5. Who won New Zealand’s first gold in the 2012 Paralympics and in which sport?

Hard work gets no headlines


The Oamaru Mail reports that the twin bridges across the Waitaki River between Kurow and Hakataramea are to be replaced.

This is very good news.

The old bridges are at the end of their lives and have been closed several times in the last few years.

Each time that happens people wanting to get from one side to the other face a round trip of more than 100 kilometres.

The new bridges will have a cycle-pedestrian path on the downstream side and will provide a dependable alternative route if State Highway 1 at its Waitaki River Bridge was closed.

The project will increase the capacity for over-sized vehicles, such as agricultural machinery and freight, to use SH82 rather than detour to use SH1.

Replacing the ageing structures has been a hot topic with civic leaders, including Waitaki MP Jacqui Dean, Waimate Mayor John Coles, residents and service providers. . . 
 Mrs Dean said she was “very pleased” by the announcement.

“In a very constrained budget, bearing in mind the impact of the Canterbury earthquakes, I’m really pleased to see that funding has been approved,” she said.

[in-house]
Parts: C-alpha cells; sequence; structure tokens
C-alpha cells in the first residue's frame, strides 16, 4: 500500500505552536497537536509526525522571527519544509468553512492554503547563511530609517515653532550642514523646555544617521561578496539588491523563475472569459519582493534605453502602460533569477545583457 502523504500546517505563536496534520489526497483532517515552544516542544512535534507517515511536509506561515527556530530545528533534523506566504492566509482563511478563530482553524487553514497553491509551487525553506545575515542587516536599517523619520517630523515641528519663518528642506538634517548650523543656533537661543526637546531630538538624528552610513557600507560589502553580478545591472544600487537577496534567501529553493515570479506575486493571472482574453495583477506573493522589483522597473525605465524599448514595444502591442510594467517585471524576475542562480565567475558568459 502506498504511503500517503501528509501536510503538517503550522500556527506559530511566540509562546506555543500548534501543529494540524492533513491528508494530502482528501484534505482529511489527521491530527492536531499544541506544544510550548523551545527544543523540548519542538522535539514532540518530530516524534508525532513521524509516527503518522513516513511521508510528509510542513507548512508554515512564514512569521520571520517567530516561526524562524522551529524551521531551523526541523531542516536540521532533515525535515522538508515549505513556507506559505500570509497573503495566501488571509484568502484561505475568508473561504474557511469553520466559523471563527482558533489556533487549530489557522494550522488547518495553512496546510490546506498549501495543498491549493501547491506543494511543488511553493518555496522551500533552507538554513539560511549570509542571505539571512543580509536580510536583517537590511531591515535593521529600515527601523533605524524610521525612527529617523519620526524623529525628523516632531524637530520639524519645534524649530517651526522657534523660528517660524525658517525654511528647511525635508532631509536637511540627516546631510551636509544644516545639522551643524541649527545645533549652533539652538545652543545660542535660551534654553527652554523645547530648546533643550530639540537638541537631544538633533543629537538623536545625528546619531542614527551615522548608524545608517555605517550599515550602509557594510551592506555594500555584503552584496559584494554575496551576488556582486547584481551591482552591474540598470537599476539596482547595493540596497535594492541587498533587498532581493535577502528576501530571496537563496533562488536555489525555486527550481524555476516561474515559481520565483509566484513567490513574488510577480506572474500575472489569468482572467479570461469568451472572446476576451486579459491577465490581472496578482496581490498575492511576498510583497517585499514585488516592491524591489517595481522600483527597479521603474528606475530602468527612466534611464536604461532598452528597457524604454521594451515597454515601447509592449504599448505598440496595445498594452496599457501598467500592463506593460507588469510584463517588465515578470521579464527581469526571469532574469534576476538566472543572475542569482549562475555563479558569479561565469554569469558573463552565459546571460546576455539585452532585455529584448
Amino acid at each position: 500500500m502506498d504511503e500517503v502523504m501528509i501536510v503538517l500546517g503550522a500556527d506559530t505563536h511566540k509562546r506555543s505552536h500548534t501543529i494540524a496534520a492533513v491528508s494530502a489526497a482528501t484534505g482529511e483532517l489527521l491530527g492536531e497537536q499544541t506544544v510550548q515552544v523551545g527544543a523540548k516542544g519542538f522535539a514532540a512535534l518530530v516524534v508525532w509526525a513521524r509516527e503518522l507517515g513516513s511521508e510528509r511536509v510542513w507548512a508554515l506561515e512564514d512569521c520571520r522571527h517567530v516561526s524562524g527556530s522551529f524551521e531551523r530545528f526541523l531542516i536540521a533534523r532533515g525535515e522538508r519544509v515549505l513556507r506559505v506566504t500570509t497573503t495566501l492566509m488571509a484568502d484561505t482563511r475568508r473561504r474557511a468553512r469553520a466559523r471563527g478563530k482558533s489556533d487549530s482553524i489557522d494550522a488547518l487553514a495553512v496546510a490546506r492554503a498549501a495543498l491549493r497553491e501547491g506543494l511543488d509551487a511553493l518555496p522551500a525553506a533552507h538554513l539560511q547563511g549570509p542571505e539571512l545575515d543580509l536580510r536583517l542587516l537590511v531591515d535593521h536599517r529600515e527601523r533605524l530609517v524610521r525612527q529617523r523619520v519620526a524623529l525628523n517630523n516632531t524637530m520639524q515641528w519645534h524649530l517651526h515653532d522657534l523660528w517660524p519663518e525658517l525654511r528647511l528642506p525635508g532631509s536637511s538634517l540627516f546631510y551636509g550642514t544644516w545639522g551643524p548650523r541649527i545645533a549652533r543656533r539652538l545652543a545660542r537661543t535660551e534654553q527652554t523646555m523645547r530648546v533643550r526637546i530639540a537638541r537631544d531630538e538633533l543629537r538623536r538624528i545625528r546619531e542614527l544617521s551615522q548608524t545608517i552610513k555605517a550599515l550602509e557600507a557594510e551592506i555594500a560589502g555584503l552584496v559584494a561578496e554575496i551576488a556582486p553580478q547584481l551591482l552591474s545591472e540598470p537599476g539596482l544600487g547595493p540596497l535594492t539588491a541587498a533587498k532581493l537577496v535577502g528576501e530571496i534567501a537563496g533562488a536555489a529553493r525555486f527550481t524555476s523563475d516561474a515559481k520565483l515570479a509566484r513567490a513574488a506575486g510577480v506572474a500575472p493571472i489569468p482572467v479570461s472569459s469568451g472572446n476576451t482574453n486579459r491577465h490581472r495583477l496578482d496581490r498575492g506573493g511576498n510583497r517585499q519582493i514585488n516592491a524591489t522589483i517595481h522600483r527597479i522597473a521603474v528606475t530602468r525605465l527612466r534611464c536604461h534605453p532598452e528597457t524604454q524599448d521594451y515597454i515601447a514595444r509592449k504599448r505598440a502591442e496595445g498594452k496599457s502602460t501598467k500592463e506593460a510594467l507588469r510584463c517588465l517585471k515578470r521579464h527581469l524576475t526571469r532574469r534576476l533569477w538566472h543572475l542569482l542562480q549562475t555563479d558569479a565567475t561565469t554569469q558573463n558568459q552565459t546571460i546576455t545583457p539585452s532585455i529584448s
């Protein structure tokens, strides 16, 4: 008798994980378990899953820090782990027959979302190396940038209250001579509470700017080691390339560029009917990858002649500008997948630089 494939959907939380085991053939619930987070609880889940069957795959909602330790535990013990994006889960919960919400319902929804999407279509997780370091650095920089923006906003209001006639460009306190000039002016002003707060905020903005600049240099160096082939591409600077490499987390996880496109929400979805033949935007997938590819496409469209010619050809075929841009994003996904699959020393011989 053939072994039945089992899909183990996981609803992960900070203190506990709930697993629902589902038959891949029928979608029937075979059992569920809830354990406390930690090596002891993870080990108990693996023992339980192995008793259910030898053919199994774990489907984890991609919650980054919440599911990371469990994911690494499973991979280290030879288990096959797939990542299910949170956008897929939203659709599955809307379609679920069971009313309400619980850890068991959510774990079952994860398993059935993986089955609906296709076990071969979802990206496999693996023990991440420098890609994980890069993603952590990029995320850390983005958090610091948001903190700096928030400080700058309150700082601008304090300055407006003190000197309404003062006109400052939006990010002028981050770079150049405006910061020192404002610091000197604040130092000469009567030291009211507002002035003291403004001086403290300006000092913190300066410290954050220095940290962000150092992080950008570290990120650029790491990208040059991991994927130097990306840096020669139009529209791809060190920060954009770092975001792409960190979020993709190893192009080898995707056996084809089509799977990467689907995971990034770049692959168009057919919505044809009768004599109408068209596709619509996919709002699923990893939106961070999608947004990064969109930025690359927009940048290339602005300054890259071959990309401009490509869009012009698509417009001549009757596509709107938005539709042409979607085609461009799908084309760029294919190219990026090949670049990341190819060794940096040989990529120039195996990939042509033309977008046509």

“This is major achievement for all of us. A lot of time and effort, both here in the Waitaki and at Parliament, went towards having the bridges’ faults recognised and to push for new replacements and I’m happy our efforts have paid off.”

Although she shares the credit, talking of  “we” and “us”,  it is she as the local MP who has done a lot of the hard work needed behind the scenes to put the case for funding the new bridges.

When locals have an issue the MP gets blamed if they don’t get what they want when they want it and this happened over the bridges. I won’t hold my breath waiting for the people who criticised her to now say thanks.

Agitation and blame get headlines, hard work doesn’t and sadly it rarely even gets acknowledgement.

Doesn’t makes sense to borrow to buy


Quote of the day:

Watching the TV1 news this evening, I saw a report indicating a high level of opposition on the part of small business owners to the Government’s proposed asset sales.  And I was depressed all over again at how poorly this issue is understood.

If the average person was asked: Should the government increase the national debt to buy, say, Contact Energy, or Countdown supermarkets, most people would say “Don’t be mad – why would we increase government debt to do that?”

And yet, when the Government proposes to sell a minority interest in some existing businesses – some of them quite risky (e.g. Solid Energy and Air New Zealand) – to reduce its borrowing, a majority of the country reacts in horror.  And yet the two situations are two sides of the same coin.  If it doesn’t make sense to borrow to buy Contact Energy or Countdown, why doesn’t it make sense to sell Meridian Energy and Solid Energy to reduce borrowing? Don Brash